German professor Liliane Weissberg's class on Sigmund Freud is listed under the German department. It's also listed under the History and Sociology of Science department. It's in the English, Women's Studies and Comparative Literature departments, too.

Turn to the Psychology department, however, and the founding father of psychoanalysis doesn't get a single mention.

Weissberg's class isn't alone. Last week, the American Psychoanalytic Association released a study of undergraduate curricula that concluded that while the principles of psychoanalysis are taught in universities, the material is usually found outside psychology courses.

This is true at Penn, where Freudian material is taught in departments like Comparative Literature and History, but not Psychology. Professors said psychoanalysis is not usually regarded as a science, leading to its absence in the Psychology department.

But professors across the University say that Freud's theories remain vital for students of psychology and related disciplines.

Freudian theory "is one of the ancestors of modern psychology" and "has left its imprint" on the field, said David Williams, Psychology professor emeritus.

And English and Comparative Literature professor Jean Michel Rabate said Freud's impact extends beyond psychology.

"People who work with literature cannot ignore Freud, first because of his impact on culture in general, then because of his mechanisms, devices, ideas and concepts that he has launched," he said

Weissberg's class "Freud: The Invention of Psychoanalysis" is indicative of Penn's and academia's views on Freudian theory.

Her class would only be listed under Psychology if the definition of the field changes, Weissberg said. Psychoanalysis does not involve verifiable, statistical results, and psychology studies that rely on statistics and tests on animals are easier to verify than improvements due to psychoanalysis.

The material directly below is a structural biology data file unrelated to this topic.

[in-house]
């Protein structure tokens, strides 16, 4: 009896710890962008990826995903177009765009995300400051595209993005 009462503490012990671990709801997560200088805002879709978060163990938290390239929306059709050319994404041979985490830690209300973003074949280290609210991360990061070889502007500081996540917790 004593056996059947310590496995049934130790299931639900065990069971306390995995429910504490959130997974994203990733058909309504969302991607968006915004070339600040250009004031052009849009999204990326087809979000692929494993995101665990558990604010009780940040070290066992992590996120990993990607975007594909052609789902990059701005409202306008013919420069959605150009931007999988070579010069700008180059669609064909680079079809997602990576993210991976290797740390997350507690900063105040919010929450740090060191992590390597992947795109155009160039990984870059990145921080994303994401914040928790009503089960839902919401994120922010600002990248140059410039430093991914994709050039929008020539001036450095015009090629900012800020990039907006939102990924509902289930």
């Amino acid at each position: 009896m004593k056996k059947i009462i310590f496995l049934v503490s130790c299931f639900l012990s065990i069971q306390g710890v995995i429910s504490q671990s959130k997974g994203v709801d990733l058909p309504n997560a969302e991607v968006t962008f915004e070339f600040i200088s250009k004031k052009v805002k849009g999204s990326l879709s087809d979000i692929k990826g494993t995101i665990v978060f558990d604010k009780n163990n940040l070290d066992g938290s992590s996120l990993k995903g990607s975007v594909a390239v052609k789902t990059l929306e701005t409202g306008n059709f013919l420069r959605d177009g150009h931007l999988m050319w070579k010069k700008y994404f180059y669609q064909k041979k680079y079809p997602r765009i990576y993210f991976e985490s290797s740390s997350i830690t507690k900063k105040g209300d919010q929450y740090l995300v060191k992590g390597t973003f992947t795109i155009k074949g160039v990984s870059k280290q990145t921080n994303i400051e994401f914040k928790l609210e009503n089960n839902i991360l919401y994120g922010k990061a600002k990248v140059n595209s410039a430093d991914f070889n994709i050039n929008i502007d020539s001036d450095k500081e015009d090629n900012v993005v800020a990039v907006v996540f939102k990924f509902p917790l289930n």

But Psychiatry professor Newell Fischer, who is also a psychoanalyist, would like to see Freudian courses listed under Psychology.

He said psychoanalysis has been "underplayed for many years at Penn" and that the school emphasizes behavioral and mechanistic approaches at the expense of analytic methods like psychoanalysis.

Students are also surprised by Freud's absence in Psychology courses.

College junior Aaron Blacksberg said he is currently taking Weissberg's class because his introductory Psychology class did not cover Freud.

"I was interested in why that is and why [psychoanalytic theories] are not considered psychology," he said.

But, according to Rabate, there is no need to be concerned about which department lists the course.

"In a Freudian point of view there is no distinction, you don't need to have a medicalized discourse," he said. "To be a good psychoanalyst you need to know about literature and mythology more than all the names of the bones and muscles."

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